My dog feigns he’s new to English,
pretends these fat, ant-ridden buds
bursting from starts we rescued years ago
from the gardens at my boyhood
home, my wife’s family’s century farm
are called pee-on-mees. And I say
“No, Buster, peonies. Peonies.” And he
stares blankly, evincing not a bit
of sorrow that he’s sopped in ammonia
and uric acid a hundred years
of plowing, sowing, of hoping for work,
of whispers – the dark lady unnamed
in the margins of photos, the uncle light
in the loafers, the brother too, the money
absconded – secrets, as cold as those beers
hidden in the toilet tank, meetings
with that social worker ending
in silences harder than a slap.
Pissed so cavalierly on those roots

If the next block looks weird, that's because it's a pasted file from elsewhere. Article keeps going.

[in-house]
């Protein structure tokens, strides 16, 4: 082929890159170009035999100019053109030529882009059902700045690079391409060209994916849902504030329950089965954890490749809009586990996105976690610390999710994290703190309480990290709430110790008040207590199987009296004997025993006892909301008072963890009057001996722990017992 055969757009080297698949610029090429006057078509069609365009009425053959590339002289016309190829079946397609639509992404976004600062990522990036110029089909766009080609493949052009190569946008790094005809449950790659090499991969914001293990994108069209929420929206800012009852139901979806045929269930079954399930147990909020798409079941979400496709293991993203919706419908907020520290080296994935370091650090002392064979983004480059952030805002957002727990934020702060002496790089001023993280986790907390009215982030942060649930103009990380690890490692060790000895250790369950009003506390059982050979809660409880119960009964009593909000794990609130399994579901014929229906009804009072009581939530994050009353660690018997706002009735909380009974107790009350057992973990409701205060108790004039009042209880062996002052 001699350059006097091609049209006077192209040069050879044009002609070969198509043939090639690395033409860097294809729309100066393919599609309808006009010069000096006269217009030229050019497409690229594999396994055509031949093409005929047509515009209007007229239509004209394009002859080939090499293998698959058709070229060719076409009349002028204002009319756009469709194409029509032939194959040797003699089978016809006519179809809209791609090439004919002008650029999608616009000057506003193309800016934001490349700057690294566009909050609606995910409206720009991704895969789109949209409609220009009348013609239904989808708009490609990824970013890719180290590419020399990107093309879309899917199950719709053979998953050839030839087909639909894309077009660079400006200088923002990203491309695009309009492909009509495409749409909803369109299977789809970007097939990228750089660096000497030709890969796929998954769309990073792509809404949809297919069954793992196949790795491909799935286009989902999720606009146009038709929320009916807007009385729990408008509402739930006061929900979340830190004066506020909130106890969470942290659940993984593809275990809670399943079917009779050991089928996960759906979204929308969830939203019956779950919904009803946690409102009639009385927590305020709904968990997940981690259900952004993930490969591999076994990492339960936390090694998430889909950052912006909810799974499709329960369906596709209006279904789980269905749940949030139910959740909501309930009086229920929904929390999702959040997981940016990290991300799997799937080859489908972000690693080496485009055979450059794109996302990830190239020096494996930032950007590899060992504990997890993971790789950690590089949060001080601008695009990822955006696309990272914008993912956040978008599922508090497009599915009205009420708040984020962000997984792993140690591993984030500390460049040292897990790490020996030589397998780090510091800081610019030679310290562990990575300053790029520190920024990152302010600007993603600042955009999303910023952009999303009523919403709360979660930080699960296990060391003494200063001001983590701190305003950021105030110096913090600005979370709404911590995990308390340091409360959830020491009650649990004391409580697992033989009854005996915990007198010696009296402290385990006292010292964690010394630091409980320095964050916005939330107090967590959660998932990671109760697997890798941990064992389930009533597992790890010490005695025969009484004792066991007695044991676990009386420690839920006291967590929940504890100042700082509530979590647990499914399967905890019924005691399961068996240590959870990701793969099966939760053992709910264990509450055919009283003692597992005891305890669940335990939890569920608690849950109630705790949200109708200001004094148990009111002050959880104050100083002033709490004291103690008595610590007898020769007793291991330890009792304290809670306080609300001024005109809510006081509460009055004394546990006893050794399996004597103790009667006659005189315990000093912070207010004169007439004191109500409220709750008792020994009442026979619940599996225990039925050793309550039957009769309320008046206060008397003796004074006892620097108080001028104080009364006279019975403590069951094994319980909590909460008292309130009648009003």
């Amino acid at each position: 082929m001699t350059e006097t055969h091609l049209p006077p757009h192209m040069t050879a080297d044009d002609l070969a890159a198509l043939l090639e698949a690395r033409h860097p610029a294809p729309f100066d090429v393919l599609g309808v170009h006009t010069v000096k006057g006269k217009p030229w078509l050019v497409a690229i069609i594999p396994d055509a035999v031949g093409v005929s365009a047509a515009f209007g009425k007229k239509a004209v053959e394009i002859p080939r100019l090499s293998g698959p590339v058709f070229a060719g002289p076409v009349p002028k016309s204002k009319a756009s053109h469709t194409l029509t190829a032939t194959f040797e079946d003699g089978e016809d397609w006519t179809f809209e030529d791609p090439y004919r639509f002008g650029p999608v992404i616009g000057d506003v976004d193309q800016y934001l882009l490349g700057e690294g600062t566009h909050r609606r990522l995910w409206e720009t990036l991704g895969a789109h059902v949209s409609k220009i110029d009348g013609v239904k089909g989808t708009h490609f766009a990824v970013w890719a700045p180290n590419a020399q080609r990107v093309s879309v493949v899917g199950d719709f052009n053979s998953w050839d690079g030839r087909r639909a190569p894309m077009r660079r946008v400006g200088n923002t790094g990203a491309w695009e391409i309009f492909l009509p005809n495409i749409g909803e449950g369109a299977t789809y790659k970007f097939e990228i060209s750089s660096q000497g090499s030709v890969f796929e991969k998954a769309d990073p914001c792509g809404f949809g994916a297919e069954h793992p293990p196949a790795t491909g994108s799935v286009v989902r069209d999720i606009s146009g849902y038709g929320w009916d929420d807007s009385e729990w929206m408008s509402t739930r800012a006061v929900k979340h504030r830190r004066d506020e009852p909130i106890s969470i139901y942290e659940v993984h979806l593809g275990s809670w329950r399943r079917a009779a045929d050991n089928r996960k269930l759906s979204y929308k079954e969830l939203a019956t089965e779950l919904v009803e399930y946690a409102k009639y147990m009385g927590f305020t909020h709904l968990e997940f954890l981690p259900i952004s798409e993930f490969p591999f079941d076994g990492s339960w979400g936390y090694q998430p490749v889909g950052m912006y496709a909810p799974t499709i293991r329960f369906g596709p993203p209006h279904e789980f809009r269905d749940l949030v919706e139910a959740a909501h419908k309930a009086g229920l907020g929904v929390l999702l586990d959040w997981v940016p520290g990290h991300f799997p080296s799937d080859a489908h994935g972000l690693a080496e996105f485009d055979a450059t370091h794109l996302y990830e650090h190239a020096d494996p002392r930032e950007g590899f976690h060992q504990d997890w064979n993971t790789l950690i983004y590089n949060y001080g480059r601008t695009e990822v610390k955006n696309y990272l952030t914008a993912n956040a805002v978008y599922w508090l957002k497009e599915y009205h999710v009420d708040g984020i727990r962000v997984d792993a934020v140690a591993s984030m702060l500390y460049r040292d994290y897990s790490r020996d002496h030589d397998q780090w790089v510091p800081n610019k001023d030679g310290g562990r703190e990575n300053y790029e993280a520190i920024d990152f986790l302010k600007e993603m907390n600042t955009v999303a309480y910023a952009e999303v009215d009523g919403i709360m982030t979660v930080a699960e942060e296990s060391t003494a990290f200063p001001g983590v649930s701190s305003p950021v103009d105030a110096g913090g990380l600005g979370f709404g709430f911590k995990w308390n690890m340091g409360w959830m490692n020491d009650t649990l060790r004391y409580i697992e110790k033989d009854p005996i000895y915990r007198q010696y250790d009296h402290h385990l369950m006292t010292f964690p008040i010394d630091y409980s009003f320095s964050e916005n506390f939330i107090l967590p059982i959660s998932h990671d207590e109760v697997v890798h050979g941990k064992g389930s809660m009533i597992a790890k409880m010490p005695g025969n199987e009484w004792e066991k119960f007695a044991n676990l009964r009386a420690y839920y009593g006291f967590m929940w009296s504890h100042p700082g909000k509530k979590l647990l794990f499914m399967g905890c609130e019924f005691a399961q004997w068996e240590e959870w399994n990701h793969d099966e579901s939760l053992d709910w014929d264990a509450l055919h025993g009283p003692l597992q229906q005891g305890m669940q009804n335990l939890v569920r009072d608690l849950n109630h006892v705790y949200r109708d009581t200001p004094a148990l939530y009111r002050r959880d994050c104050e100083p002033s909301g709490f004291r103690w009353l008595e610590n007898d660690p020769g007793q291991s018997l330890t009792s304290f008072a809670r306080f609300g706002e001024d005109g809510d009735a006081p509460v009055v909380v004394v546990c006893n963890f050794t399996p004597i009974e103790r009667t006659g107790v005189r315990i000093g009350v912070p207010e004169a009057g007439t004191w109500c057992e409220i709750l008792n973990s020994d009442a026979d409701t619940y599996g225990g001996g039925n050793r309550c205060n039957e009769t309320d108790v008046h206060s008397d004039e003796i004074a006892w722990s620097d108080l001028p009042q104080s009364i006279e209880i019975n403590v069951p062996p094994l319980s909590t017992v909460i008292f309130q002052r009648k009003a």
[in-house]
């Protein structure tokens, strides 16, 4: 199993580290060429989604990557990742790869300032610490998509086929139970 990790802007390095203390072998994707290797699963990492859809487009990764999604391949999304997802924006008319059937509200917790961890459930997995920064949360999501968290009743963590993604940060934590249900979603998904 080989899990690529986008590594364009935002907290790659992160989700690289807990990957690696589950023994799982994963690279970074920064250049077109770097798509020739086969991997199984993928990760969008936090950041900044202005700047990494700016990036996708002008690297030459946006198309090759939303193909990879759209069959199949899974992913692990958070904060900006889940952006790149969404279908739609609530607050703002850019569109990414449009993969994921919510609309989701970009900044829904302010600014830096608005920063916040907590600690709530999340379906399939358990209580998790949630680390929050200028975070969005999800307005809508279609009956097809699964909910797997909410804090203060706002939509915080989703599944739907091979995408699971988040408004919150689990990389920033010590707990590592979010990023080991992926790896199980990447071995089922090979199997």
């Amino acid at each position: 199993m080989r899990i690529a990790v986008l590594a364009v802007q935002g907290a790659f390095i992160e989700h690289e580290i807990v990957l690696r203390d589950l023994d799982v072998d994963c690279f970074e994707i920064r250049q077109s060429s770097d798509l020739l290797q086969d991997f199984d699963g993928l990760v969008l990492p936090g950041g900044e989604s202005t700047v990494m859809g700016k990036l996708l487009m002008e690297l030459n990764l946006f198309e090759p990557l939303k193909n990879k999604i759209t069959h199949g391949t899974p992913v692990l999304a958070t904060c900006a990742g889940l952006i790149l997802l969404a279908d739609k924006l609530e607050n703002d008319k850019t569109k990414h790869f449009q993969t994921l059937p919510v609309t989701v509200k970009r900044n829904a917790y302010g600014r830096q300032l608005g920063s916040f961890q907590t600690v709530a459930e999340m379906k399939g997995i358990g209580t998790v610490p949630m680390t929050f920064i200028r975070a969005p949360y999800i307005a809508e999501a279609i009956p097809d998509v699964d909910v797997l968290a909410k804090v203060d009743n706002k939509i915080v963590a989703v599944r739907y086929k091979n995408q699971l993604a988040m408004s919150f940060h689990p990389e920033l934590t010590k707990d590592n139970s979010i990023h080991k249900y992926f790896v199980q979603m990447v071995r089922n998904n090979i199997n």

we carefully dug from the clay of Ohio,
the soil of Iowa to replant to this backyard
in another state, a plot on which we hope
to grow some better outcome. He pees
and pees on the peonies, that come spring
refuse to do a thing. Except they bloom.
A Pocket Guide to Native Tongues
Words can’t capture the nuance of anything
precisely because they are mole traps
with invisible springs.
Seasons neatly colored.
Geegaw Geegaw Geegaw
My baby used to sing.
It meant summer. It meant winter. It meant
fall, and a decline without declension, as if
geegaw weren’t a verb.
Which it is. And a noun, and also
adjectival: The description of a song.
And the singing, sailing for the un-ambitted space
where a childish nothing finds at last the edge